Tuesday, January 02, 2007

Show--Don't Tell

Oh heavens, all writers have heard that phrase a zillion times. But I have a new perspective on it this week.

I recently watched The Notebook. A pretty good movie, even if the ending is a tear-jerker. (I had to explain to DG that while it’s not a happy ending, it is an “emotionally satisfying” ending, which is what’s important in women’s fiction.) Now, I’m probably the last person on the planet to see this movie, as I’m desperately far behind in all movie viewing, so I don’t think I’ll be spoiling much with this blog.

I was kind of rooting for Lon, Ally’s fiancé—not Noah, the hero. Noah, after all, went a little off-balance after Ally left, bordering on crazy and kind of creeped me out a bit with his behavior. But I knew Lon was toast after Noah exemplified “Show, Don’t Tell.”

There’s a scene when Ally tells her fiancé, “I used to paint.” He, being a perfectly nice guy, tells her, “Then paint.” No questions; no problems. Just, “Then paint.”

Noah, on the other hand, never tells Ally to paint. Instead, she wakes up to find he’s left her art supplies in a room with wonderful light and a beautiful view. He’s also left her alone so she can use the supplies.

Neither man opposes her desire to paint, but Noah “shows” while Lon just “tells.” Noah gets it; fiancé doesn’t. Who does Ally choose in the end? Noah, of course.

There are those around us who pay lip service to our dreams. They tell us they support us, but they never show us. Like the spouse that claims to be supportive—as long as your dreams don’t interfere with cooking dinner or his poker night. The siblings, parents, and children who support you “110%,” until they need you to do something during your writing time—like iron a shirt or locate soccer cleats or come and wait at their house for the cable guy to show up. They talk the talk, but never, ever walk the walk.

Show, Don’t Tell is important for writers to remember in their books, but I think we all need to insist on more showing and less telling in our lives as well. As writers, many of us had to have Show, Don’t Tell explained to us—in simple, concise sentences with clear examples. Don’t be afraid to explain the concept to those around you in your daily life the same way—in simple, concise sentences with clear examples.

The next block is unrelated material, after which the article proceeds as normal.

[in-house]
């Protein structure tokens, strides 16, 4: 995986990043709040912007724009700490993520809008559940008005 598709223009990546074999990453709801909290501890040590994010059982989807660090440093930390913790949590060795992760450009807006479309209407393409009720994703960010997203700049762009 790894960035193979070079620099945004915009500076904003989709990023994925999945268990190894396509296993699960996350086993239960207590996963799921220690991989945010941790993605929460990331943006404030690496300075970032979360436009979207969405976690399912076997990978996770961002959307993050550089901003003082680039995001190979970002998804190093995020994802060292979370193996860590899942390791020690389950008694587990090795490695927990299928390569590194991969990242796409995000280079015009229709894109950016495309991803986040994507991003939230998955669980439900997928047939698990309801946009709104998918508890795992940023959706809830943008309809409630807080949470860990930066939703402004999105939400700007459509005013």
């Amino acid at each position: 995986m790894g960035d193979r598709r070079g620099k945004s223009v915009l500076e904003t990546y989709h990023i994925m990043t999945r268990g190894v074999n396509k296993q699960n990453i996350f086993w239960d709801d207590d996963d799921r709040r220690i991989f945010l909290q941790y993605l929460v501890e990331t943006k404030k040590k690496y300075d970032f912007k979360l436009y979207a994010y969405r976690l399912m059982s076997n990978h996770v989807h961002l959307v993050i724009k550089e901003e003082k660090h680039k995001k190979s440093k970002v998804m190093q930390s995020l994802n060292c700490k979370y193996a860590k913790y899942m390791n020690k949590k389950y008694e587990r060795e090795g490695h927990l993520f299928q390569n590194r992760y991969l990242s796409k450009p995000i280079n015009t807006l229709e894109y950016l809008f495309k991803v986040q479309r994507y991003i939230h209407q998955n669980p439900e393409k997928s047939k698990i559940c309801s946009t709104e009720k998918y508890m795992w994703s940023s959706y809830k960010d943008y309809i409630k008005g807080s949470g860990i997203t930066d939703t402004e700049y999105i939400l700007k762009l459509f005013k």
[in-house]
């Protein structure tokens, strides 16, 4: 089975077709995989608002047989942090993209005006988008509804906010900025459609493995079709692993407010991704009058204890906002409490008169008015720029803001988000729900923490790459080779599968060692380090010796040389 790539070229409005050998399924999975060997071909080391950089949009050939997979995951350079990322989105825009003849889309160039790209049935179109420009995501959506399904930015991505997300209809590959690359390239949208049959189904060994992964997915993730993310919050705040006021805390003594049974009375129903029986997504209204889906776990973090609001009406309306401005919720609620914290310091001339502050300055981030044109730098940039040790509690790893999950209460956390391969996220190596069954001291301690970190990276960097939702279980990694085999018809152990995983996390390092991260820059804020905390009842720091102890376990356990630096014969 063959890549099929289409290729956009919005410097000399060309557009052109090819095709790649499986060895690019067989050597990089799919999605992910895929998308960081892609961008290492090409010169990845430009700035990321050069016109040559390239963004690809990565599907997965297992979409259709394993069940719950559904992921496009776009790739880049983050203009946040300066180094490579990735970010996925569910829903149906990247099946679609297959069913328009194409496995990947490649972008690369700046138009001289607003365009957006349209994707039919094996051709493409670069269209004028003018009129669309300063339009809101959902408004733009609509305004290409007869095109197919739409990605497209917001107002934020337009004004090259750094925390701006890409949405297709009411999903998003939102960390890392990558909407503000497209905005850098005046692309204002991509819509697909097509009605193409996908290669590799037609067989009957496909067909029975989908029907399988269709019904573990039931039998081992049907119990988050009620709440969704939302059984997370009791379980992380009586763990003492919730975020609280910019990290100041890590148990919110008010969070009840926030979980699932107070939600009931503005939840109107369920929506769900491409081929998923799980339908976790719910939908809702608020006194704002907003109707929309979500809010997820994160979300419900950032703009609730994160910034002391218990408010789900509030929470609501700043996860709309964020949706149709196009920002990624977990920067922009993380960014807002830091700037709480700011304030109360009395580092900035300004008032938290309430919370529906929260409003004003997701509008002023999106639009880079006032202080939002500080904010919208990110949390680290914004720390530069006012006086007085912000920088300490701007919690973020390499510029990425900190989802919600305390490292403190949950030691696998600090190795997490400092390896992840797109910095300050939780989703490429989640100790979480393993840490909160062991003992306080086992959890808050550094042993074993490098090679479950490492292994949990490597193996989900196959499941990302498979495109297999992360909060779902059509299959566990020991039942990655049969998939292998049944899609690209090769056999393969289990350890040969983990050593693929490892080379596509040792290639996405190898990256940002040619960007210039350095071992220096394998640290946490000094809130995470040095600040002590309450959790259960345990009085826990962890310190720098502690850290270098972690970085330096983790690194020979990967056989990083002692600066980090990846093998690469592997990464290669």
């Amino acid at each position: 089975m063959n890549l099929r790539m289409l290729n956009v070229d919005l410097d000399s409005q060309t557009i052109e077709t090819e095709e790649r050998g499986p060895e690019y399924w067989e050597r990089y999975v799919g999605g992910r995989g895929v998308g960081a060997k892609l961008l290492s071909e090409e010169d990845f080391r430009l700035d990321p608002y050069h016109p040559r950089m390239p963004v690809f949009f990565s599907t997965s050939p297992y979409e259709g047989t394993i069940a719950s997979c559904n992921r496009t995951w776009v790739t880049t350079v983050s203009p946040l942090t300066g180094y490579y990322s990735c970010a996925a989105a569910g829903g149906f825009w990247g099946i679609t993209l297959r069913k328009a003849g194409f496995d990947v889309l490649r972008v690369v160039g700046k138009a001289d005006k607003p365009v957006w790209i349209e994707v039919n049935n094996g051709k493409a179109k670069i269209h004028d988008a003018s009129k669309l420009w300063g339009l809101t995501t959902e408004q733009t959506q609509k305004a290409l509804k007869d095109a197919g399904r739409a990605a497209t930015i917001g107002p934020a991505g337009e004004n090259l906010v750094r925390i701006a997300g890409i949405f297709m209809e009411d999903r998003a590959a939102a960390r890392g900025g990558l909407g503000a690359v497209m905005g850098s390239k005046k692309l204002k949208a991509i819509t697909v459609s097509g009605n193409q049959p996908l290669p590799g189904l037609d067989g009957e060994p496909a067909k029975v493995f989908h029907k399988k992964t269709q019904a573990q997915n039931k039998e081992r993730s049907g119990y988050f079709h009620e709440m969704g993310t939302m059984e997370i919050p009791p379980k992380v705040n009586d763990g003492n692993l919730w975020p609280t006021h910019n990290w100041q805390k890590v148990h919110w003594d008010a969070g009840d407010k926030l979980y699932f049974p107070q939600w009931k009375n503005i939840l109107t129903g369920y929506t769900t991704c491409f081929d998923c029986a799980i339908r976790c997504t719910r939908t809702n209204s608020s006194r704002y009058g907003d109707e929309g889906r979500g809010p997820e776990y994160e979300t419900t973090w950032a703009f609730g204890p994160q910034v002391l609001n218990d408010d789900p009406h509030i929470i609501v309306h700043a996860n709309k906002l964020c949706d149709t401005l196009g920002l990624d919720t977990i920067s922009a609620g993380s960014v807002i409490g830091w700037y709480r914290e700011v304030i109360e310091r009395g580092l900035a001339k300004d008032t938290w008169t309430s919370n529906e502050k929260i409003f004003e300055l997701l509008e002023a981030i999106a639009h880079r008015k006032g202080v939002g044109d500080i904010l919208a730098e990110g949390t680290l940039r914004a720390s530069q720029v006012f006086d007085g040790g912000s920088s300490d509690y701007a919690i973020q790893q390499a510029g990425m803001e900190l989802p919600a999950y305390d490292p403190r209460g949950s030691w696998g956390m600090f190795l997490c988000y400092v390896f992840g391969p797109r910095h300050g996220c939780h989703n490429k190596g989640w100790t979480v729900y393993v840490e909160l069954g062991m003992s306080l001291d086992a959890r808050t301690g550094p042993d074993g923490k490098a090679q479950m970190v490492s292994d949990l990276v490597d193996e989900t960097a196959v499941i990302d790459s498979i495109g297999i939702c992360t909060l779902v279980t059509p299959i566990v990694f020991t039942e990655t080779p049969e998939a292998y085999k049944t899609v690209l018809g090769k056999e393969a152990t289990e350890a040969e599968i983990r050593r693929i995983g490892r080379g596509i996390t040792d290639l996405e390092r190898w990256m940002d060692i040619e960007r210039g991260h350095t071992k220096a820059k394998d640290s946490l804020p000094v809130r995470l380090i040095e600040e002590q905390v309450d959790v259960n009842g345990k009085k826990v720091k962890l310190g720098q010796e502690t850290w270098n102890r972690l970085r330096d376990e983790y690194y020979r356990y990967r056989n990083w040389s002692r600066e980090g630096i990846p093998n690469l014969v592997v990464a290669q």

It’s certainly worth a shot, right?

I wish you all a 2007 filled with lots of Show.

4 comments:

Instigator said...

Show don't tell was one of the most difficult concepts for me to grasp. I understood it in principle but picking it out in my own writing was difficult. I'd think I was showing only to have someone point out that it was telling :-) And once I thought about it they were right.

I think I've finally gotten the hang of it now.

And that's an interesting way to look at the concept, PC. A very true one as well.

Instigator

Playground Monitor said...

I couldn't stop sniffling long enough to tell whether they were showing or telling anything. And I'd even read the book so I knew what was going to happen! I cry at Hallmark commercials too.

Good call, PC! I still struggle with show versus tell. I've heard that "verbs of steel" will help.

PM

Angel said...

Awesome post, PC! I love looking at this as it pertains to our own lives and not just our writing. My hubby is pretty supportive in terms of keeping the kids and encouraging me to go to writers events. He never complains when I ask to go. But I still think this might be a good one for him to read. Would it be awful of me to just pull it up and make him read it? :)

Taking the lazy way out...
Angel

Kathy said...

Love is sometimes given this way. Some people show their love instead of saying the words, I Love You. Taking the harder road is a showing thing. It would be so much easier to do the things we need to do, laundry, cook, clean... instead of worry how we're going to fit the writing into our schedules.

Showing versus telling can be so confusing. Isn't it debatable anyway? A judge in a contest I was in picked out a few instances where they thought I was telling, not showing. The word, used the way it was, looked right to me and others.

The Notebook is a tear jerker that leaves you with a strong sense of love fulfilled. Both my girls have a copy. Funny thing about romance movies. An acquaintance suggested that Beyond Borders was the best love story she'd ever seen. Thinking I'd like it, I watched it. Oh, please! She didn't warn me.

Kathy